VW defeated in landmark Dieselgate case brought by van buyer

Germany’s highest civil court has ordered Volkswagen to pay more than €28,000 to an owner of a diesel minivan, in a landmark judgment that will force the carmaker to compensate tens of thousands of customers.

In the first Dieselgate claim to be heard at the Bundesgerichtshof (Federal Court of Justice) in Karlsruhe since the company was found to be cheating on emissions results more than four years ago, the court found in favour of Herbert Gilbert, who bought a VW Sharan in 2014 for about €31,500.

It ruled that the 65-year-old was entitled to return his vehicle and receive a partial refund, plus interest.

The precedent will de facto force VW to compensate claimants in at least 50,000 outstanding cases.

However, the world’s largest carmaker has largely mitigated the risk of a worst-case scenario.

Last month, it reached a settlement with 240,000 drivers in Germany, who had sued VW in the country’s largest collective lawsuit. They will receive between €1,350 and €6,250 each, as part of a €750m payout.

In 2015, the German group was forced to recall more than 11m cars worldwide after it was revealed that its EA189 diesel engines contained software that manipulated the results of pollution tests.

While VW swiftly reached a €10bn settlement with US owners, and has been forced to set aside more than €31bn in Dieselgate costs, it has taken years for drivers in Germany to receive any compensation en masse.

Instead, tens of thousands of individual cases have wound their way through the country’s legal system, often overwhelming local courts, before the law was changed to allow for a collective lawsuit.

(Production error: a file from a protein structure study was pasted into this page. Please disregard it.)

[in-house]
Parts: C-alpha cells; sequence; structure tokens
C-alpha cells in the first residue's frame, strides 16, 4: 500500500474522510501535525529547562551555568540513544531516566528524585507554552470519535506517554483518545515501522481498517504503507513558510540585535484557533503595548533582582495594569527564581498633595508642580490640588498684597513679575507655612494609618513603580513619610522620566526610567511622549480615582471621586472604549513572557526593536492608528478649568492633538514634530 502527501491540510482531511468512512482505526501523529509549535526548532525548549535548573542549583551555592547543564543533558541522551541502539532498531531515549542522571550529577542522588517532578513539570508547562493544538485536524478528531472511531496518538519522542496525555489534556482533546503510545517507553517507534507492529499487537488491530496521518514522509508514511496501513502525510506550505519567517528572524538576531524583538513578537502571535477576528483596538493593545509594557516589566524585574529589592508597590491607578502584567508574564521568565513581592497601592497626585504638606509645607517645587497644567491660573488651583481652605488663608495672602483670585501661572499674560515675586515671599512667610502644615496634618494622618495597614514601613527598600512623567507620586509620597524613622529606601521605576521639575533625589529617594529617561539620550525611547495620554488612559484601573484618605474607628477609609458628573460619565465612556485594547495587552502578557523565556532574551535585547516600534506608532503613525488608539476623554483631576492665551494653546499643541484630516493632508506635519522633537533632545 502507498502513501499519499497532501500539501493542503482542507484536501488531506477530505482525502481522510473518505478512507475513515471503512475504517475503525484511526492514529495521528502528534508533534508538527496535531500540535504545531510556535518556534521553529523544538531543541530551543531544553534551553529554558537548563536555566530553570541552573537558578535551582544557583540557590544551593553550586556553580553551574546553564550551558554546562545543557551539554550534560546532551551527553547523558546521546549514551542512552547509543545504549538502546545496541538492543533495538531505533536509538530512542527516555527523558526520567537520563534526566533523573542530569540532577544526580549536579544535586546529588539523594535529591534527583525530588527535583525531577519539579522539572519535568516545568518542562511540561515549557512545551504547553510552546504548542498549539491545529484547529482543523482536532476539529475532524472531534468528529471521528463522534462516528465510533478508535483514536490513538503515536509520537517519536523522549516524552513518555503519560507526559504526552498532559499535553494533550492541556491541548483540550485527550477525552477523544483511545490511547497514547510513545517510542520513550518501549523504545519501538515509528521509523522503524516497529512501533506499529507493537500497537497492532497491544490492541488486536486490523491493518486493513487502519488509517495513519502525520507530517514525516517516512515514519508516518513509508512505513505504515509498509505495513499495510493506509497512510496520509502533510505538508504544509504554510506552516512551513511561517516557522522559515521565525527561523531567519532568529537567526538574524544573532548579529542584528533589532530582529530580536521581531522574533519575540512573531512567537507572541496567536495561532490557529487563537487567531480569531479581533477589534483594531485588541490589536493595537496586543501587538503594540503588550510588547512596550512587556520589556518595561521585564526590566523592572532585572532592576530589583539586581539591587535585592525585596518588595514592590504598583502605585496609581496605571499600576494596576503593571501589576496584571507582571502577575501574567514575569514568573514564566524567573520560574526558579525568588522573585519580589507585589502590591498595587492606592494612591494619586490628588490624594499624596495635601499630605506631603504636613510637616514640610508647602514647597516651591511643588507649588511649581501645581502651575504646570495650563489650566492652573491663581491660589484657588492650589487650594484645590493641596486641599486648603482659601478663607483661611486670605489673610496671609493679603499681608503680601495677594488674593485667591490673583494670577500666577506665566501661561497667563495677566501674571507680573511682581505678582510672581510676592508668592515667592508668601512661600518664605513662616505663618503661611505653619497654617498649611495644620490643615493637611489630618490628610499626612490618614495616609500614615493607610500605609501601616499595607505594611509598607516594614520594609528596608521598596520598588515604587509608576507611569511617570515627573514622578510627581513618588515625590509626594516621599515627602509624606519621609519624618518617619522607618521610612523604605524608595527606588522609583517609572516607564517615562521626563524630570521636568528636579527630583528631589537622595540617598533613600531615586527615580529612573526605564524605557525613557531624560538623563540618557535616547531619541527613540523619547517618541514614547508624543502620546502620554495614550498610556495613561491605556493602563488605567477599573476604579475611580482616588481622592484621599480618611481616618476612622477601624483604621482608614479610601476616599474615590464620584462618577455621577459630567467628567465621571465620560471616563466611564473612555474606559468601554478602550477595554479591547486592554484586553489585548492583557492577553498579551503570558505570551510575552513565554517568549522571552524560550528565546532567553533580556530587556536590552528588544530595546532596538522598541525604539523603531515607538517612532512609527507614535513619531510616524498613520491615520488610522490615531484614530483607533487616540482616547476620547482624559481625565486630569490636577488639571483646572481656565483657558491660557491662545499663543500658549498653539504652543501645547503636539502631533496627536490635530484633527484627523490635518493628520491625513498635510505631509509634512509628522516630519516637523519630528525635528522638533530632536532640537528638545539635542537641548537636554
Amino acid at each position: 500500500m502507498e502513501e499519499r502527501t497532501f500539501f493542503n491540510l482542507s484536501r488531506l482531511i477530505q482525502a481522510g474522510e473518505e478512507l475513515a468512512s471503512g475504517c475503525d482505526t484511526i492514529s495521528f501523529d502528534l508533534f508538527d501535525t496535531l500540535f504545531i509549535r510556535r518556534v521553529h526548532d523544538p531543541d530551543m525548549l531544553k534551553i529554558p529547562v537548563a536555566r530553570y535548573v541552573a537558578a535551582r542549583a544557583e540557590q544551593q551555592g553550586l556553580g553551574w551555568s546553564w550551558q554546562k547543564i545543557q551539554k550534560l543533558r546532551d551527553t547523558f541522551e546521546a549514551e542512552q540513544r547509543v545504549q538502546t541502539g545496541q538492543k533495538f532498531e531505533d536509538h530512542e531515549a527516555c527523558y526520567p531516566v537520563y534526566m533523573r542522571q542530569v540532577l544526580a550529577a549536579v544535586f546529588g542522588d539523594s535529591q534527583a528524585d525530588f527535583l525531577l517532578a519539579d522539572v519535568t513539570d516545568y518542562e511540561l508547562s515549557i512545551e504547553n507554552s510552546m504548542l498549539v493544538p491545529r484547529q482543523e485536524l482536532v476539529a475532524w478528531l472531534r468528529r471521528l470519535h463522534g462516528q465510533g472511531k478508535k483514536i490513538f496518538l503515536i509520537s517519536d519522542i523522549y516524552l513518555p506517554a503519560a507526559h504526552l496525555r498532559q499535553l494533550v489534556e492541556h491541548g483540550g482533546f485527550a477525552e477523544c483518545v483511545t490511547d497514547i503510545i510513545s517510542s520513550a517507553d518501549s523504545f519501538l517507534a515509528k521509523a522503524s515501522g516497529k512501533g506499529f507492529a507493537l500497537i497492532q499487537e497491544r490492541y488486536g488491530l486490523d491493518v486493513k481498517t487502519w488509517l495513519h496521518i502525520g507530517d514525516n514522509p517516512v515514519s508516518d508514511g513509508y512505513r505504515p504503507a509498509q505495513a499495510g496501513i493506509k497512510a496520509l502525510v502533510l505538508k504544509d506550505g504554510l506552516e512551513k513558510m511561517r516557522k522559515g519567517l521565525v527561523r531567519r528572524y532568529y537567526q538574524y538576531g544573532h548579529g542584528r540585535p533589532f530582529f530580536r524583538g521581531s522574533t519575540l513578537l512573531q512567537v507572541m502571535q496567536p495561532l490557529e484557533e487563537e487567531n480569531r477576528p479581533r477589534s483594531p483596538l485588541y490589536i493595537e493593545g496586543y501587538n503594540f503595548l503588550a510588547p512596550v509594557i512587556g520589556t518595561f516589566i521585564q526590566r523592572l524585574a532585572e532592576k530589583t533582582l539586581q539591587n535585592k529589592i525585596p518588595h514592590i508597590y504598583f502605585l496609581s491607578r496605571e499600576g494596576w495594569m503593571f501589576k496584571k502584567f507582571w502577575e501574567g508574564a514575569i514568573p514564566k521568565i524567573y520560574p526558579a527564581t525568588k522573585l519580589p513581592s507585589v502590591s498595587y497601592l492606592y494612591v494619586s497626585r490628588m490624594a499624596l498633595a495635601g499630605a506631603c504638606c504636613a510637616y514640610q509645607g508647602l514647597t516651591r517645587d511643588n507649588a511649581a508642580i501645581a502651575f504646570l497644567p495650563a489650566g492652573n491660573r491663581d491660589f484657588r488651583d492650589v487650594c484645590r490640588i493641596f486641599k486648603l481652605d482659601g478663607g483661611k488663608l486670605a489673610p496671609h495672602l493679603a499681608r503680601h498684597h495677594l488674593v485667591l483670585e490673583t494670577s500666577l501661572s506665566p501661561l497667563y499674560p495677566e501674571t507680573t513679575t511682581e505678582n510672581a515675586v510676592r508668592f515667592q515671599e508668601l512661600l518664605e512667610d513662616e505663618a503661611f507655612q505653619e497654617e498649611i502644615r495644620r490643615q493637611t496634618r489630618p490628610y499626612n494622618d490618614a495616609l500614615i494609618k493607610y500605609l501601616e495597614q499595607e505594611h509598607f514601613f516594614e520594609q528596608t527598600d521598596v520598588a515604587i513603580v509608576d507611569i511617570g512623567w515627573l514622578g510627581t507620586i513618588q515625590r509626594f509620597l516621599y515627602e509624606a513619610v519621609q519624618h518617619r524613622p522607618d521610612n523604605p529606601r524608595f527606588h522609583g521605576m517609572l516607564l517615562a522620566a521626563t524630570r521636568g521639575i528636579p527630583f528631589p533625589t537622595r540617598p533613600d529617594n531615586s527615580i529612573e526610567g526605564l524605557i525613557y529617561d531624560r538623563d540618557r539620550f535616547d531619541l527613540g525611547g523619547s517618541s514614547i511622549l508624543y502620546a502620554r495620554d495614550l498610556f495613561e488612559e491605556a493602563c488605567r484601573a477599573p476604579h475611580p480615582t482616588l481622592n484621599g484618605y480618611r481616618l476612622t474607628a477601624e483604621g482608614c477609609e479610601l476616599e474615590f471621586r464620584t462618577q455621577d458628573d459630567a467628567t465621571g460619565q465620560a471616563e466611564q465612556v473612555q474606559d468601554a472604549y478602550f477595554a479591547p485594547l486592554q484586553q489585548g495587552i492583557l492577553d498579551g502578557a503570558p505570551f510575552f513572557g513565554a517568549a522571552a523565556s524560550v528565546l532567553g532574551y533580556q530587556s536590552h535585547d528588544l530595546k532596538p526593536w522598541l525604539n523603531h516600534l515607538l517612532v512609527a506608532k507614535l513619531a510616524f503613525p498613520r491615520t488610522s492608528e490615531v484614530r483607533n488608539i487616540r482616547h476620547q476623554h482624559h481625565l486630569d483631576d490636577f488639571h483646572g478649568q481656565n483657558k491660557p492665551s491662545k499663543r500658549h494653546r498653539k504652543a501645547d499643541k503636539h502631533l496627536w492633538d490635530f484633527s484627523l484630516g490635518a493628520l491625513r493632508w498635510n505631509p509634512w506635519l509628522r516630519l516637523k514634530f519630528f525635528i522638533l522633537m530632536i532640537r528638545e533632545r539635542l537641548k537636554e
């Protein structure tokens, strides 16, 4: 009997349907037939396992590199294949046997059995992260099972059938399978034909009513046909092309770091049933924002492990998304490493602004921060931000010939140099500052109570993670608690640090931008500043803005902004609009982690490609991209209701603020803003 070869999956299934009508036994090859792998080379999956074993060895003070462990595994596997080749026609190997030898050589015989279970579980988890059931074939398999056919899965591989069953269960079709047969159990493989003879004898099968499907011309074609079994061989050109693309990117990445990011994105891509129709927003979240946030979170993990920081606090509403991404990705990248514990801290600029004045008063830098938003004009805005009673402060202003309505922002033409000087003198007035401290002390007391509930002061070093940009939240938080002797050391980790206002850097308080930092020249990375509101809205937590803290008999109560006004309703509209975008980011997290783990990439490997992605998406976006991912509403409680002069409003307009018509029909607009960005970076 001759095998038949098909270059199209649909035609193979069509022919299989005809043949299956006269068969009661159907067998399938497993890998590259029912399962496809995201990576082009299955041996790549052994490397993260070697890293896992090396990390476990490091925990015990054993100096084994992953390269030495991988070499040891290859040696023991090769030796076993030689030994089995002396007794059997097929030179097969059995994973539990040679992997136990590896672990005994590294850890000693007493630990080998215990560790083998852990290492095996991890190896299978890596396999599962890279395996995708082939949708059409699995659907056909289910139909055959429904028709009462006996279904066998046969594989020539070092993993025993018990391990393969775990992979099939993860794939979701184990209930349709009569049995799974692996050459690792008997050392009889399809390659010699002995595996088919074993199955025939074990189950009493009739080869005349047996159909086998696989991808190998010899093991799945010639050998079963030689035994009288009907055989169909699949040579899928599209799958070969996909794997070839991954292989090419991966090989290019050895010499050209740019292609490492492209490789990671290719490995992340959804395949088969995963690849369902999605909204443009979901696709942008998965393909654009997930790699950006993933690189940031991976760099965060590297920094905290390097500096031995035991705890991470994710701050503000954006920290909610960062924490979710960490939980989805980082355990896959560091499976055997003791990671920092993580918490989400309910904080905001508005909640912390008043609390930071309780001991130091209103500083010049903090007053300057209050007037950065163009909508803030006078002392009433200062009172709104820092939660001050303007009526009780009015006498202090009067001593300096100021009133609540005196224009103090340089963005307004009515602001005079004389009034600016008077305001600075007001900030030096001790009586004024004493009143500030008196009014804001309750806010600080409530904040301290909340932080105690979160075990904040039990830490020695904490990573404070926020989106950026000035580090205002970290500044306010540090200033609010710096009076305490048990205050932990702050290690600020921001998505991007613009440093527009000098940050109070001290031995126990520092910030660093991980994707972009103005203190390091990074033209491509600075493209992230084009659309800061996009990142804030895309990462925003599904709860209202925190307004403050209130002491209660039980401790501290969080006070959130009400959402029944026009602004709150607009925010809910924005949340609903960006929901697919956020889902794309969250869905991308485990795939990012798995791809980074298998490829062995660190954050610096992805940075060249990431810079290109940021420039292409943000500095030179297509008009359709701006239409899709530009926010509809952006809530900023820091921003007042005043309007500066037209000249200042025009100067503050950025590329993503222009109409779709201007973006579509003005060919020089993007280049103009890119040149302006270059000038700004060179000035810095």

“Today we have made history,” said Claus Goldenstein, whose law firm brought Mr Gilbert’s case.

“The ruling means legal certainty for millions of consumers in Germany and shows once again that even a large corporation is not above the law.”

Volkswagen said it did not expect a wave of new claims, as the statute of limitations may have run out for many of the 2.4m owners of affected VW vehicles in Germany.

It added that it would now approach remaining plaintiffs with “appropriate proposals” in order to “relieve the burden on the judiciary as quickly as possible”.

Further cases being heard at the Bundesgerichtshof in July are expected to clarify whether claimants who bought their VW diesel vehicles after the scandal was uncovered are also entitled to compensation.

The Wolfsburg-based carmaker is also awaiting the result of one of the largest consumer lawsuits in the UK, in which more than 90,000 British VW customers are claiming damages.

The bigger risk for the carmaker, and the wider auto industry, is the upcoming ruling from the European Court of Justice, which is examining whether newer diesel engines, used by VW and several other large brands, were also illegally manipulated.

In April, EU advocate general Eleanor Sharpston advised the ECJ that the technology did contain a “defeat device”.

If the court accepted her opinion, owners of diesel vehicles in Germany “could then refer to our Bundesgerichtshof ruling and enforce compensation in the billions”, said Mr Goldenstein, whose company also represents a further 21,000 claimants against VW.